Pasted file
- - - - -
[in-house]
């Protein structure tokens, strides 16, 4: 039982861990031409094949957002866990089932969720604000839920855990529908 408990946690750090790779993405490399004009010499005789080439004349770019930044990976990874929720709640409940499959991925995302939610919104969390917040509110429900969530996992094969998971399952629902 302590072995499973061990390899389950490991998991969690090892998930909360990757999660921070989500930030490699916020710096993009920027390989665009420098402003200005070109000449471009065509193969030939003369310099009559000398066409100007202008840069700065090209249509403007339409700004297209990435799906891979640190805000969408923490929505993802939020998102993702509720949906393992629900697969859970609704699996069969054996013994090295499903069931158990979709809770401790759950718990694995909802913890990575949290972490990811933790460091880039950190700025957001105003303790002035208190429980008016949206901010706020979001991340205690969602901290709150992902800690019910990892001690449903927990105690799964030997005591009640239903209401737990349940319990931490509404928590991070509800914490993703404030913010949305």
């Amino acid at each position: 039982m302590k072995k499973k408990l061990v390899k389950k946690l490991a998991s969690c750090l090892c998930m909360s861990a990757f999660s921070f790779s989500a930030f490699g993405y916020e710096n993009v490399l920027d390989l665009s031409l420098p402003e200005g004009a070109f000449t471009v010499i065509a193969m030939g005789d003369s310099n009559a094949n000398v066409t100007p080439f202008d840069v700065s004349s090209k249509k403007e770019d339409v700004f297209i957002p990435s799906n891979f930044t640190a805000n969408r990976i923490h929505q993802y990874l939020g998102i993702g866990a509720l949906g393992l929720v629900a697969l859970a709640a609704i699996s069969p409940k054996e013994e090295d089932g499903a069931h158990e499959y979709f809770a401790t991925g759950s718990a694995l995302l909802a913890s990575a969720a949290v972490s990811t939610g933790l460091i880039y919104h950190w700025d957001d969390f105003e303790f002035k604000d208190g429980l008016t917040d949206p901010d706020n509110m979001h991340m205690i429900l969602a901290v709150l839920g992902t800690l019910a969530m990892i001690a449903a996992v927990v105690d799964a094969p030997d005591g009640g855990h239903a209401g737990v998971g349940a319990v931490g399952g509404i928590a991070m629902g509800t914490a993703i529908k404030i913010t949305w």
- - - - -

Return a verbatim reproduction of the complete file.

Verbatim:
[in-house]
């Protein structure tokens, strides 16, 4: 039982861990031409094949957002866990089932969720604000839920855990529908 408990946690750090790779993405490399004009010499005789080439004349770019930044990976990874929720709640409940499959991925995302939610919104969390917040509110429900969530996992094969998971399952629902 302590072995499973061990390899389950490991998991969690090892998930909360990757999660921070989500930030490699916020710096993009920027390989665009420098402003200005070109000449471009065509193969030939003369310099009559000398066409100007202008840069700065090209249509403007339409700004297209990435799906891979640190805000969408923490929505993802939020998102993702509720949906393992629900697969859970609704699996069969054996013994090295499903069931158990979709809770401790759950718990694995909802913890990575949290972490990811933790460091880039950190700025957001105003303790002035208190429980008016949206901010706020979001991340205690969602901290709150992902800690019910990892001690449903927990105690799964030997005591009640239903209401737990349940319990931490509404928590991070509800914490993703404030913010949305």
């Amino acid at each position: 039982m302590k072995k499973k408990l061990v390899k389950k946690l490991a998991s969690c750090l090892c998930m909360s861990a990757f999660s921070f790779s989500a930030f490699g993405y916020e710096n993009v490399l920027d390989l665009s031409l420098p402003e200005g004009a070109f000449t471009v010499i065509a193969m030939g005789d003369s310099n009559a094949n000398v066409t100007p080439f202008d840069v700065s004349s090209k249509k403007e770019d339409v700004f297209i957002p990435s799906n891979f930044t640190a805000n969408r990976i923490h929505q993802y990874l939020g998102i993702g866990a509720l949906g393992l929720v629900a697969l859970a709640a609704i699996s069969p409940k054996e013994e090295d089932g499903a069931h158990e499959y979709f809770a401790t991925g759950s718990a694995l995302l909802a913890s990575a969720a949290v972490s990811t939610g933790l460091i880039y919104h950190w700025d957001d969390f105003e303790f002035k604000d208190g429980l008016t917040d949206p901010d706020n509110m979001h991340m205690i429900l969602a901290v709150l839920g992902t800690l019910a969530m990892i001690a449903a996992v927990v105690d799964a094969p030997d005591g009640g855990h239903a209401g737990v998971g349940a319990v931490g399952g509404i928590a991070m629902g509800t914490a993703i529908k404030i913010t949305w």